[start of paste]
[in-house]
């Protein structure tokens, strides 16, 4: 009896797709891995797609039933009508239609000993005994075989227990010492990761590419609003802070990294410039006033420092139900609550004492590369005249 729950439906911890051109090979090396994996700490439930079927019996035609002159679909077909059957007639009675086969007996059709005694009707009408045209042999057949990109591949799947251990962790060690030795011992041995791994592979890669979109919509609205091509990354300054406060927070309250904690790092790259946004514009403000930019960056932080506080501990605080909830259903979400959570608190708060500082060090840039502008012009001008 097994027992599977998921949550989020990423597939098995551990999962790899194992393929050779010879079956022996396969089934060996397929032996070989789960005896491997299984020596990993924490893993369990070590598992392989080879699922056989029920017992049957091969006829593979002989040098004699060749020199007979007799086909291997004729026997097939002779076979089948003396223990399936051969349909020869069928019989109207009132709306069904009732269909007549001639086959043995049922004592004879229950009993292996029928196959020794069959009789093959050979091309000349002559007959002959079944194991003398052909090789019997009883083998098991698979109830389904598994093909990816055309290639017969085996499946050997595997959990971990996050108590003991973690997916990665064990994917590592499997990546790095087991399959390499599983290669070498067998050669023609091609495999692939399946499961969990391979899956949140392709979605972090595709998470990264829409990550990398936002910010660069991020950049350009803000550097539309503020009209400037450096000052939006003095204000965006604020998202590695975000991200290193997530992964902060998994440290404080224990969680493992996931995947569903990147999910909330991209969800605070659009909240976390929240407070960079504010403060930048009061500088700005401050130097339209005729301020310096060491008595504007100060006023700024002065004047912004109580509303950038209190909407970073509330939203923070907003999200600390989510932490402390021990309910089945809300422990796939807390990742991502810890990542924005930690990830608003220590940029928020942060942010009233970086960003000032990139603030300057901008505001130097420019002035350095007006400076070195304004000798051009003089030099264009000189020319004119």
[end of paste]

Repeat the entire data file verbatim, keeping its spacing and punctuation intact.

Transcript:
[in-house]
């Protein structure tokens, strides 16, 4: 009896797709891995797609039933009508239609000993005994075989227990010492990761590419609003802070990294410039006033420092139900609550004492590369005249 729950439906911890051109090979090396994996700490439930079927019996035609002159679909077909059957007639009675086969007996059709005694009707009408045209042999057949990109591949799947251990962790060690030795011992041995791994592979890669979109919509609205091509990354300054406060927070309250904690790092790259946004514009403000930019960056932080506080501990605080909830259903979400959570608190708060500082060090840039502008012009001008 097994027992599977998921949550989020990423597939098995551990999962790899194992393929050779010879079956022996396969089934060996397929032996070989789960005896491997299984020596990993924490893993369990070590598992392989080879699922056989029920017992049957091969006829593979002989040098004699060749020199007979007799086909291997004729026997097939002779076979089948003396223990399936051969349909020869069928019989109207009132709306069904009732269909007549001639086959043995049922004592004879229950009993292996029928196959020794069959009789093959050979091309000349002559007959002959079944194991003398052909090789019997009883083998098991698979109830389904598994093909990816055309290639017969085996499946050997595997959990971990996050108590003991973690997916990665064990994917590592499997990546790095087991399959390499599983290669070498067998050669023609091609495999692939399946499961969990391979899956949140392709979605972090595709998470990264829409990550990398936002910010660069991020950049350009803000550097539309503020009209400037450096000052939006003095204000965006604020998202590695975000991200290193997530992964902060998994440290404080224990969680493992996931995947569903990147999910909330991209969800605070659009909240976390929240407070960079504010403060930048009061500088700005401050130097339209005729301020310096060491008595504007100060006023700024002065004047912004109580509303950038209190909407970073509330939203923070907003999200600390989510932490402390021990309910089945809300422990796939807390990742991502810890990542924005930690990830608003220590940029928020942060942010009233970086960003000032990139603030300057901008505001130097420019002035350095007006400076070195304004000798051009003089030099264009000189020319004119």